Torpedoes and the gun club: the U.S. Navy Bureau of Ordnance in World War II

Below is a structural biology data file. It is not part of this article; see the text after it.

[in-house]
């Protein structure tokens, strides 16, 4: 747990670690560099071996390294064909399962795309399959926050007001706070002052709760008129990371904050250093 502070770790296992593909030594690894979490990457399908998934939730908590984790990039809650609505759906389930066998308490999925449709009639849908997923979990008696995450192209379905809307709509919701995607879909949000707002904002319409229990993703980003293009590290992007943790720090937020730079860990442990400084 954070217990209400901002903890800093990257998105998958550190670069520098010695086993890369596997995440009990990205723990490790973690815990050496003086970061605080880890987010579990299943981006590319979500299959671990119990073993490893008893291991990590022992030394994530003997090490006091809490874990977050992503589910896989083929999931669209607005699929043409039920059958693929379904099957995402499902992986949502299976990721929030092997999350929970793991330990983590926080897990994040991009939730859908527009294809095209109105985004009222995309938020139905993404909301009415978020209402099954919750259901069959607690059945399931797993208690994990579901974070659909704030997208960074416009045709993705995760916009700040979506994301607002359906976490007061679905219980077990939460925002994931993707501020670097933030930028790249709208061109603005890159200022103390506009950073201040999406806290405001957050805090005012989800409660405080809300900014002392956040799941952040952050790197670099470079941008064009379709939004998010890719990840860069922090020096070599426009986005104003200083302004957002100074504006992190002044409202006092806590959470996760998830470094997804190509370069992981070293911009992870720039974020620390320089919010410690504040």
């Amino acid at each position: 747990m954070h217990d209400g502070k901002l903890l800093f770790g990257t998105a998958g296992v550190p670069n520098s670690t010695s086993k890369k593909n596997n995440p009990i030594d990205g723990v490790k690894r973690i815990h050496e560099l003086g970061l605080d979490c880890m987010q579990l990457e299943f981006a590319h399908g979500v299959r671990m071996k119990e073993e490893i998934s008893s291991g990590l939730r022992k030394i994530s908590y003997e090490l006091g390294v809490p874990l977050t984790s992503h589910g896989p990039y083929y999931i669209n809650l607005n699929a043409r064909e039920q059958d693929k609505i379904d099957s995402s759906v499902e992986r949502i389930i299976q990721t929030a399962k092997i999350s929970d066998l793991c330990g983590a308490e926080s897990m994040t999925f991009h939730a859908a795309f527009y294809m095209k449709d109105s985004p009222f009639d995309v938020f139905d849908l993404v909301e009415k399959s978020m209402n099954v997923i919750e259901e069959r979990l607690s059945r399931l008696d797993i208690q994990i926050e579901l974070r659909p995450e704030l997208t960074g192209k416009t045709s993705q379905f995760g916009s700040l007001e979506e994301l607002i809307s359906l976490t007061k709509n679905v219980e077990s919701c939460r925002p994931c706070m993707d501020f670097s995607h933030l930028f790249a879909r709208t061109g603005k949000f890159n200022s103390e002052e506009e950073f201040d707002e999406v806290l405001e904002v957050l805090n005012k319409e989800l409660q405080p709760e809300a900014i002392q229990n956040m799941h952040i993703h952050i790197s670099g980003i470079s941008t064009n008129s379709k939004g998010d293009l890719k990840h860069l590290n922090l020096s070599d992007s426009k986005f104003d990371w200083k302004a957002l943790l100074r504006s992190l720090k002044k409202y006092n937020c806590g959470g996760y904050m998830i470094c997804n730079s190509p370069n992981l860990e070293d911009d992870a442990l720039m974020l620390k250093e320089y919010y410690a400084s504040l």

This thesis examines the shift of torpedo production responsibilities from military to civilian manufacturers as a case study in the use of civilian resources during World War II. The existing structure of the U.S. Navy Bureau of Ordnance failed to produce adequate torpedoes for the first two years of American wartime activity. The Bureau therefore abandoned the existing structure and shifted production to civilian contractors. This change occurred within the broader context of civilian scientific and technica1 invo1vement in military matters during World War II. The torpedo story illustrates one organization's unintentional participation in this process.